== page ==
What did you think of the series finale? What were your favorite moments? Let me know in the comments!

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7 thoughts on “The Detective Is Already Dead Episode 12 Review – Best In Show

  1. This episode was about…sex.

    This show is hopeless. That was the worst monster I ever saw. And the sounds it made…I laughed out loud at one point. Yeah, I guess them standing next to each other and shooting at the same moment was the T-Rex Chameleon Godzillia lizard monster’s only weakness. Other than the kick after Nagisa crawled up its tongue. I saw you noticed that too. Ridiculous.

    What was it that he couldn’t tell Nagisa about, or didn’t want Fuubi to tell her about? There’s no way I could figure that out after all the dumbness in this show. I barely could keep names with faces.

    I won’t even get into the resolution of Hel’s body and Seista’s heart and “supressing” Hel’s consciousness and this creating Nagisa or something…I don’t get it. Does this all actually tie together properly or is it all just random bs? Seriously, I wouldn’t say that if I didn’t have that level of intensity of frustration about this.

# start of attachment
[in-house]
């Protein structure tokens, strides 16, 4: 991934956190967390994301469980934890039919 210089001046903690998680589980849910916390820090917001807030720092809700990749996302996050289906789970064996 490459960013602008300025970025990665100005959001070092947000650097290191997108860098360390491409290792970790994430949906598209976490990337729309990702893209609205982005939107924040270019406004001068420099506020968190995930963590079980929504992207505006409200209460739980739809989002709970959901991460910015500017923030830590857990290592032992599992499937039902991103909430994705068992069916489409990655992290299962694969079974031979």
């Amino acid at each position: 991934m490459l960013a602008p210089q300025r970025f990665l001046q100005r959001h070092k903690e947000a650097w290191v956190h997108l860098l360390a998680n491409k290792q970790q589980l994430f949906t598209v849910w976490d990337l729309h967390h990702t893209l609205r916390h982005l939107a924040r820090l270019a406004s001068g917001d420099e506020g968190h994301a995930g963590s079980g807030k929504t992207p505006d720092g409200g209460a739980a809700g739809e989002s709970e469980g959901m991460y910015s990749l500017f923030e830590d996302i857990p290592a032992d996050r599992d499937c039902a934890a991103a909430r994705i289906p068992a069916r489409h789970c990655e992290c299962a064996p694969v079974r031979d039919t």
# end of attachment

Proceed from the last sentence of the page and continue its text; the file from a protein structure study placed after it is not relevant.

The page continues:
One thing that bugged me to the end that I finally realized these last few episodes: the subtitles were terrible. I don’t know much Japanese, but Kimizuka would either say a lot of stuff I couldn’t possibly follow (giving rise to his more detailed English subs) or very ordinary anime phrases. But both his complex gibberish and his ordinary phrases got very complicated English subtitles. Like “yabai” in this episode was subbed as “This is off the rails” and “aho” as “you birdbrain.” I know subs are different depending on the source, and I wasn’t watching this on the official Funimation stream, so was this what you saw as well? And if so…what the hell? Subs usually aren’t direct translations I know, but they seemed particularly ridiculous in this series. It just really dawned on me these last few episodes.

    1. “What was it that he couldn’t tell Nagisa about, or didn’t want Fuubi to tell her about?”

      Among the sheer volume things that I found confusing, I’d forgotten about that! If there weren’t enough clues to figure it out, why include it? If it was un-important enough not to explain, why not leave it out?